The second reason is more practical. The cost of caring for someone in a nursing home is nearly $100,000 a year, Kramer said, and the state, through Medicaid, is responsible for half of that cost.
Adults 62 and older make up 22% of the population in Maryland, Kramer said, and that’s expected to rise to 26% in the next decade.
“You can imagine what that will do to the economy if we’re not keeping people in their homes,” she said.
With that in mind, Maryland officials have decided spending some money to help people stay out of nursing homes is a wise investment. And among a variety of tools and programs the state has launched to help in that effort are three that Kramer said are new and unique to Maryland.
- Maryland Community for Life provides a range of services designed to help seniors avoid the sort of problems — costly, debilitating falls, fraud that can cost them precious money, the difficulty of maintaining their home – that can land a person in a nursing home. The services include help with basic home maintenance, such as leaky faucets, a list of vetted contract providers for bigger problems, and more.
- Senior Call Check is a free service for people 65 and older in which participants are called daily to make sure they are safe and well. If they don’t answer their telephone, a neighbor or family member chosen by the participant is called and encouraged to check on the person. If that contact cannot be reached, a local law enforcement agency is contacted.
- A durable medical equipment program, expected to open in a warehouse in Prince George’s County this summer, which will offer free, used medical equipment to seniors. The warehouse will stock items such as wheelchairs, transfer benches for showers, lifts and hospital beds, and is expected to turn over some 9,000 pieces of equipment per year, Kramer said, all of it gathered through donations.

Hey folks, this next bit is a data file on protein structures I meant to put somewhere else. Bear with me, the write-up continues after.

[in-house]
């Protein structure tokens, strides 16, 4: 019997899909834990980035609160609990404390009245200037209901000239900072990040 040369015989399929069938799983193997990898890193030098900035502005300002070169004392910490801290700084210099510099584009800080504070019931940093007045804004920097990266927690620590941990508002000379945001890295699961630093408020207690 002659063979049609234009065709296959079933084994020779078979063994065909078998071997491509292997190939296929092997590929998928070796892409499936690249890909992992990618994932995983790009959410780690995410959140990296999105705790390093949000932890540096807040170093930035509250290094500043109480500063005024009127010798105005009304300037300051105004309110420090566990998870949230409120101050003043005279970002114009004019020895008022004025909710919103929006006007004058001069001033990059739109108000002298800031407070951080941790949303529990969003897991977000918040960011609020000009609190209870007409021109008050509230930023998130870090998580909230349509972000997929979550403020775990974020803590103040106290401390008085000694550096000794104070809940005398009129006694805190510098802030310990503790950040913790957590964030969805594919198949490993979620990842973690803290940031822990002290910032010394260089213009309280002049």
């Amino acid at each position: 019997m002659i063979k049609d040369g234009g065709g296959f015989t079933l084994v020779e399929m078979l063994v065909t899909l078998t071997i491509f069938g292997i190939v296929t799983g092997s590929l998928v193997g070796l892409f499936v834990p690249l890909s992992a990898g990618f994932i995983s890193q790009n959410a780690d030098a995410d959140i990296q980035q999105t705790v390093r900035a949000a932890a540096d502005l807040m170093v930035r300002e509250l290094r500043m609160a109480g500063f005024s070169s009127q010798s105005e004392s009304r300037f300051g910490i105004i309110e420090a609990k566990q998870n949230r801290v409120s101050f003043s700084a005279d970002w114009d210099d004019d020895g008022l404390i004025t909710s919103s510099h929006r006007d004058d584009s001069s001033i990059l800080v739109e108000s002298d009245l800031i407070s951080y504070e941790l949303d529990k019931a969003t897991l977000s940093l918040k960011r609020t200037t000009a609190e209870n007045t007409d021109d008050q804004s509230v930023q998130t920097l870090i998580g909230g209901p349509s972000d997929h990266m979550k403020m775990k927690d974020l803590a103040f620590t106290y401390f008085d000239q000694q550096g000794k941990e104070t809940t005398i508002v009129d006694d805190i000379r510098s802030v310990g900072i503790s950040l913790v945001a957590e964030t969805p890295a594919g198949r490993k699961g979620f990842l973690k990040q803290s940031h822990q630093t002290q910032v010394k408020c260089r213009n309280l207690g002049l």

Even organizations that operate nursing homes are joining the movement to help people avoid them.
Keswick, which has provided long-term nursing care in Baltimore for more than 130 years, recently expanded its offerings to include services designed to keep people in their homes.
“Over the last five years, we’ve made a commitment to offering programs, services and support to older adults living in the community in their own homes or in congregate housing,” said Carmel Roques, Keswick’s president and chief executive officer.
Several years ago, Keswick opened its Wise and Well Center for Healthy Living, described on its website as “a place for older people to pursue their health and well-being goals.”
Unlike typical day centers for seniors, the center is for relatively active and independent men and women and offers an array of classes, physical activities, social groups and creative outlets for members.
Keswick also works with the Maryland Department of Aging on its Community for Life program.
“Some people require inpatient services, which we offer,” Roques said. “But many, many others have a different set of focuses. They want to live at home, in the community. They want to live with their friends and neighbors, stay connected, stay well and stay involved. And we want to be comprehensive in what we offer.”